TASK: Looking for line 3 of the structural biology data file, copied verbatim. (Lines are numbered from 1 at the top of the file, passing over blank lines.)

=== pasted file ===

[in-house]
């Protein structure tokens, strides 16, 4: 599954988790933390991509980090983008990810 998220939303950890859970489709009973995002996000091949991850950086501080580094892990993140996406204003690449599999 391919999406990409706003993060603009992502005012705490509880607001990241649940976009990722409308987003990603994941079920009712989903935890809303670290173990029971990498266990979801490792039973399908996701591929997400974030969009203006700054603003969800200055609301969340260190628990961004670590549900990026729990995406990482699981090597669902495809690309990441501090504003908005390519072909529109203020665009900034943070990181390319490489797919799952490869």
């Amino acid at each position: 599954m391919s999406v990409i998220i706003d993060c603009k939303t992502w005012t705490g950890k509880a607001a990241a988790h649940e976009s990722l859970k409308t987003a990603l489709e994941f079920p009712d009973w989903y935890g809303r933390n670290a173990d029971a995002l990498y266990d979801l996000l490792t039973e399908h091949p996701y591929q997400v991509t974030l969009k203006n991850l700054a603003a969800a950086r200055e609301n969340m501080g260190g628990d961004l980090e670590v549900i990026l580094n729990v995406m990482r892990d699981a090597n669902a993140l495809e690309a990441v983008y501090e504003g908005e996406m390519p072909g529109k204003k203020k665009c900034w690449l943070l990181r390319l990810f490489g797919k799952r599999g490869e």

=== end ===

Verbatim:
């Amino acid at each position: 599954m391919s999406v990409i998220i706003d993060c603009k939303t992502w005012t705490g950890k509880a607001a990241a988790h649940e976009s990722l859970k409308t987003a990603l489709e994941f079920p009712d009973w989903y935890g809303r933390n670290a173990d029971a995002l990498y266990d979801l996000l490792t039973e399908h091949p996701y591929q997400v991509t974030l969009k203006n991850l700054a603003a969800a950086r200055e609301n969340m501080g260190g628990d961004l980090e670590v549900i990026l580094n729990v995406m990482r892990d699981a090597n669902a993140l495809e690309a990441v983008y501090e504003g908005e996406m390519p072909g529109k204003k203020k665009c900034w690449l943070l990181r390319l990810f490489g797919k799952r599999g490869e």